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Karen Petrone

Research Interests:
Russian and Soviet history; gender history; cultural history; war and memory

Ph.D., Michigan, 1994



Karen Petrone is Professor of History and inaugural Director of the Cooperative for the Humanities and Social Sciences at the University of Kentucky. She served as Chair of the Department of History from 2011-2015 and 2016-2020 and was named College of Arts and Sciences Distinguished Professor in 2017-2018. Her primary research interests are cultural history, gender history, propaganda, war and memory, and the history of subjectivity and everyday life, especially in Russia and the Soviet Union.

Her book The Great War in Russian Memory (Indiana University Press, 2011) challenges the notion that World War I was a forgotten war in the Soviet Union.  She argues that although the war was not officially commemorated by the Soviet state, it was the subject of lively discourse about religion, heroism, violence and patriotism during the interwar period.  The book then traces how this discourse disappeared due to the growing militarization of the Soviet state in the 1930s.  This work broadens Petrone's expertise on the culture of the Soviet interwar period, a subject she first explored in her book on Stalinist celebrations in the 1930s, Life Has Become More Joyous, Comrades: Celebrations in the Time of Stalin (Indiana University Press, 2000).


Both in the project on World War I memory and in a series of other on-going projects, Petrone explores issues of gender. She has co-edited a volume of essays in comparative history with Jie-Hyun Lim of Hanyang University in Seoul, South Korea, entitled Gender Politics in Mass Dictatorship: Global Perspectives (Palgrave, 2011).  She has engaged with several collaborations with Choi Chatterjee on the development of gender history in post-Soviet Russia, as well as on Soviet subjectivities.


Karen Petrone has co-written a textbook with Kenneth Slepyan for Oxford University Press, using primary documents to narrate Soviet history from 1939-2000. She has co-edited a book on Everyday Life in Russia: Past and Present with Choi Chatterjee, Mollie Cavender, and David Ransel. 


Petrone is working on a manuscript entitled Reading War Memory in Putin’s Russia, under contract with Indiana University Press. Reading War Memory in Putin’s Russia provides a detailed analysis of how depictions of war memory in the Russian Federation build contemporary Russian national identity and weave this identity into a mythologized and militarized Russian past. It is a close reading of Russian war memory since the year 2000, a primer on how to study war memory in any time or place, and a manifesto on why studying war memory is crucial to the understanding of history, politics, and society. While this work endeavors to illuminate methods and concepts that come from a wide variety of scholarly disciplines, the study of memory is inherently an examination of the relationship of the present to the past, and so historical methods will figure prominently in the analysis.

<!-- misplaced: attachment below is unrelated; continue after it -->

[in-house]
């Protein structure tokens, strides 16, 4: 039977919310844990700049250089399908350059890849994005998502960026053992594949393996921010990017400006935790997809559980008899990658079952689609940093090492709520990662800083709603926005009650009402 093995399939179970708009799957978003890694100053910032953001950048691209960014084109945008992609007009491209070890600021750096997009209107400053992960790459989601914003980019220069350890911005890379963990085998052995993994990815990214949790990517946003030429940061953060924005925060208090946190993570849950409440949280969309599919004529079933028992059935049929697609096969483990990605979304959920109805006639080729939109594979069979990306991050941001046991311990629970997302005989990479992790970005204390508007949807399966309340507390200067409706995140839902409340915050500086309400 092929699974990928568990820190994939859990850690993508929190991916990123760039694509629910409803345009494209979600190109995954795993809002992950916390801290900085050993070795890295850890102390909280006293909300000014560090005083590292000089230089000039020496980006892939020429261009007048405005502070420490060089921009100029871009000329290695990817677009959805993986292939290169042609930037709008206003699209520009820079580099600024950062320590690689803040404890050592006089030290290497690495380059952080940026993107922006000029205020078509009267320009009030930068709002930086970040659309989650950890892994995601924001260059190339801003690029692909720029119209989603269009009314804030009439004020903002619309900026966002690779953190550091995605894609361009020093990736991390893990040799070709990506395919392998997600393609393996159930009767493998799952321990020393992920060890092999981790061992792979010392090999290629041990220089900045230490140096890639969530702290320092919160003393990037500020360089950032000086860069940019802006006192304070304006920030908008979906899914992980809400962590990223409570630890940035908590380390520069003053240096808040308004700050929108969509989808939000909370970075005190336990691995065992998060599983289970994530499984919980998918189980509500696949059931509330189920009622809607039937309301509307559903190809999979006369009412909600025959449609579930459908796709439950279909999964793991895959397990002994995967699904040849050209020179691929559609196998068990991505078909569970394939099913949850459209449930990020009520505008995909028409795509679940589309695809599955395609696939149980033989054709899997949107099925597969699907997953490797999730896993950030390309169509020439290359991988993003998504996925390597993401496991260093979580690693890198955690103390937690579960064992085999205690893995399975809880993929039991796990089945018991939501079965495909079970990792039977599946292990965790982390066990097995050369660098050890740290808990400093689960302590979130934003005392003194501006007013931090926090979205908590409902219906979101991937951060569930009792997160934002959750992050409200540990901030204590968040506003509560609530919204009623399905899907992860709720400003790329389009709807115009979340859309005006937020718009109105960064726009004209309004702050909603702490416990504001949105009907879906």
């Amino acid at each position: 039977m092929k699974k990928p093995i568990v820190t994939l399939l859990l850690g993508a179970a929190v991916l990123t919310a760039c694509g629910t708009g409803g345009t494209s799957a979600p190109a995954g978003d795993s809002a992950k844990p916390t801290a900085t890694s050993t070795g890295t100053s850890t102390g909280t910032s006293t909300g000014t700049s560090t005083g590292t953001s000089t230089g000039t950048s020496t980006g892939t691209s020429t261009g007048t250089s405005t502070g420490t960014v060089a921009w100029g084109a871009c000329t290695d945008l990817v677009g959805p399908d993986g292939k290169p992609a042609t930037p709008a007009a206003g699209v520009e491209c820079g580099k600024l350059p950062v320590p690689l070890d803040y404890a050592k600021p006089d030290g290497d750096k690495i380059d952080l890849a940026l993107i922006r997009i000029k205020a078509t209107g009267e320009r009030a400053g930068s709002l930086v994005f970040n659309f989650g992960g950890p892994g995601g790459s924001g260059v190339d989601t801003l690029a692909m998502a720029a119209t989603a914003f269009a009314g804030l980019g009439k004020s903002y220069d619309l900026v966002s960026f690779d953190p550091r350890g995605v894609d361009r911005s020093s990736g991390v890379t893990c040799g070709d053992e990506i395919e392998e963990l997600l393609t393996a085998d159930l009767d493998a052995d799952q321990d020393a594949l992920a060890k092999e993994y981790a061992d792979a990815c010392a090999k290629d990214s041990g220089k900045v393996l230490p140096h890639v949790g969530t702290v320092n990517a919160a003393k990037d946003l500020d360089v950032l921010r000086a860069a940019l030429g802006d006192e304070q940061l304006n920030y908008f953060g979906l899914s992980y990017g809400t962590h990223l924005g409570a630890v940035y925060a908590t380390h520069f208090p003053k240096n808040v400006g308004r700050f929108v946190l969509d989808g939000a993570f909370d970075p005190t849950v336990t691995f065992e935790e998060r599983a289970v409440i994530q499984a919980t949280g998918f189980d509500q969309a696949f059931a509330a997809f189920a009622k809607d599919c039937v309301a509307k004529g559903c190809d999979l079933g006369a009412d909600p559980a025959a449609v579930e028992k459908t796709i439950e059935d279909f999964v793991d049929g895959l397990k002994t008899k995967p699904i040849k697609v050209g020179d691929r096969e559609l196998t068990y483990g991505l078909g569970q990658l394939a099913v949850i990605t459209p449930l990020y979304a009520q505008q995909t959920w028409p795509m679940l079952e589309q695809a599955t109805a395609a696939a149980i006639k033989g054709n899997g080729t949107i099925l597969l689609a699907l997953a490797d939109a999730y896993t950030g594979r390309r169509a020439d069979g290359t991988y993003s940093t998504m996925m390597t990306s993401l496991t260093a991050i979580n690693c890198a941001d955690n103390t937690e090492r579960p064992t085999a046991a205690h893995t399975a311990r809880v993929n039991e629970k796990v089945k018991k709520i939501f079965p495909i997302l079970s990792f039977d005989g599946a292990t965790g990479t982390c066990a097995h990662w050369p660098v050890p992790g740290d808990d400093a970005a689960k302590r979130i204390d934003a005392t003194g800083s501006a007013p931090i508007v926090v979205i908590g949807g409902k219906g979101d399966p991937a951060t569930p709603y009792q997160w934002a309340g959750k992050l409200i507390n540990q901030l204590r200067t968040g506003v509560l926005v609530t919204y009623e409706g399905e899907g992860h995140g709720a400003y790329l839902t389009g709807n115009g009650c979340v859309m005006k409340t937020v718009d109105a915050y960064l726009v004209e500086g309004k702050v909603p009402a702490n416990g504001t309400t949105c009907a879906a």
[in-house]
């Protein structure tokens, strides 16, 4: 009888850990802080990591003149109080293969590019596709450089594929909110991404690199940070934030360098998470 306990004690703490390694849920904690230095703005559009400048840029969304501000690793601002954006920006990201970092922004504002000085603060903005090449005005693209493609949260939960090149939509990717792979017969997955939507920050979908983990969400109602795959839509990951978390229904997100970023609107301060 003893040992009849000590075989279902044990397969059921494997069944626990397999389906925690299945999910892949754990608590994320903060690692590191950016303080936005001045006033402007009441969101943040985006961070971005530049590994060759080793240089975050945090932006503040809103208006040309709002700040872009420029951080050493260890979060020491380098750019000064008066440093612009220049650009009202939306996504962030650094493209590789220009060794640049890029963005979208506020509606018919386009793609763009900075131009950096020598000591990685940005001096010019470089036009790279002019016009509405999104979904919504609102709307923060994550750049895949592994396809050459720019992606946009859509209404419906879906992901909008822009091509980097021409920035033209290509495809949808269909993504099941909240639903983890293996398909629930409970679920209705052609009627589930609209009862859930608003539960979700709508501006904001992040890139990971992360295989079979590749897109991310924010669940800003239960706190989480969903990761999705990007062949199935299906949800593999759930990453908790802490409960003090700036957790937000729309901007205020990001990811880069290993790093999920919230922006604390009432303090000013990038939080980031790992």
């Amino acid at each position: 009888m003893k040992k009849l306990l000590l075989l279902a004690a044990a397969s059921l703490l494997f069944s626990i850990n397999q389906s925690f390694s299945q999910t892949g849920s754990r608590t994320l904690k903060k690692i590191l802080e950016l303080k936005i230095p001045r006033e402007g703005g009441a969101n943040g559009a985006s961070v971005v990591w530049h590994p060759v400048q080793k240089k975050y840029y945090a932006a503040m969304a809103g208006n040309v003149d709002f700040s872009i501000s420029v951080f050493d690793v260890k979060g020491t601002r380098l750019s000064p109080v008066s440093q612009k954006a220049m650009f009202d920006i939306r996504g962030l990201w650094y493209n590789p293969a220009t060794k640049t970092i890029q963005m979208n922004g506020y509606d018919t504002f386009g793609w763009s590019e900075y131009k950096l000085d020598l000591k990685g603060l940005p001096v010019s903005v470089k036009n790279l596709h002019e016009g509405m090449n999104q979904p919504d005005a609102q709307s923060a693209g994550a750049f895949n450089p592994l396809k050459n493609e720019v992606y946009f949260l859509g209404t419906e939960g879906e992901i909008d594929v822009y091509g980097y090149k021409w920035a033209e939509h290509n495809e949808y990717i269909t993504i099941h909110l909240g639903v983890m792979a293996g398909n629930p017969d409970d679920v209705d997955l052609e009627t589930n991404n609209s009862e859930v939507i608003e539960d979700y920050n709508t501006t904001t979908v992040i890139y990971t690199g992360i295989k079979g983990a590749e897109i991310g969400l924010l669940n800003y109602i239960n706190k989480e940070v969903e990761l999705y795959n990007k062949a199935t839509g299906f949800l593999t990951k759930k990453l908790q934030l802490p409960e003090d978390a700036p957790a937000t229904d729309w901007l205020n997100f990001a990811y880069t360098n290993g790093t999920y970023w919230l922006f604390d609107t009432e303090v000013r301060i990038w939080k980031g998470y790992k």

When it is possible to do archival research again, Petrone hopes to conduct research for her next book, tentatively entitled War Memory, National Mobilization, and Gender in the Soviet Union and Russia, 1945-2000, which extends her analysis of war memory back into the Soviet and

immediate post-Soviet periods. Together, these two books demonstrate the trajectory from Soviet post-WWII celebrations of patriotism, heroism, and manliness that upheld Soviet rule to a more democratic war memory during the revolutionary years of 1985-2000. In this more open era, war memory undermined notions that war is patriotic, heroic, and manly, and allowed more sober assessments of war to emerge in the public sphere. Since 2000, Putin’s government has been reconsolidating the power that had been dispersed by this political revolution. Contemporary Russian war memory has reinforced the remilitarization, reheroization, and remasculinization of the Russian nation. This research shows that war memory is an essential tool in upholding both Soviet and post-Soviet authoritarian rule and in making war “thinkable” in the 20th and 21st centuries.